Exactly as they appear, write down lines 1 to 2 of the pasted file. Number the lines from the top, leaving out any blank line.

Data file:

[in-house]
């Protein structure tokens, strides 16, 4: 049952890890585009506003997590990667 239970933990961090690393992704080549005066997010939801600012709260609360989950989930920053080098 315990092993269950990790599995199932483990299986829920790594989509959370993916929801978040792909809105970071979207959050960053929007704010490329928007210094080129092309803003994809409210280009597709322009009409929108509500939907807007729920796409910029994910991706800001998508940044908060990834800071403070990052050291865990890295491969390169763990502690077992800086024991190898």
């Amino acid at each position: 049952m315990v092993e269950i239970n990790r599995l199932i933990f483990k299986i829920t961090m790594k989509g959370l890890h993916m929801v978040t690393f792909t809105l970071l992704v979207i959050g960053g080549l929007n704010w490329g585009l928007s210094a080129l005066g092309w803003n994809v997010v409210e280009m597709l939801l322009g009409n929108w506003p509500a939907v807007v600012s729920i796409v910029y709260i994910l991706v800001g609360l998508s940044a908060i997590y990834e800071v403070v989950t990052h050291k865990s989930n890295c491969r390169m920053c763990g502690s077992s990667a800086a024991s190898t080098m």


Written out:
[in-house]
């Protein structure tokens, strides 16, 4: 049952890890585009506003997590990667 239970933990961090690393992704080549005066997010939801600012709260609360989950989930920053080098 315990092993269950990790599995199932483990299986829920790594989509959370993916929801978040792909809105970071979207959050960053929007704010490329928007210094080129092309803003994809409210280009597709322009009409929108509500939907807007729920796409910029994910991706800001998508940044908060990834800071403070990052050291865990890295491969390169763990502690077992800086024991190898």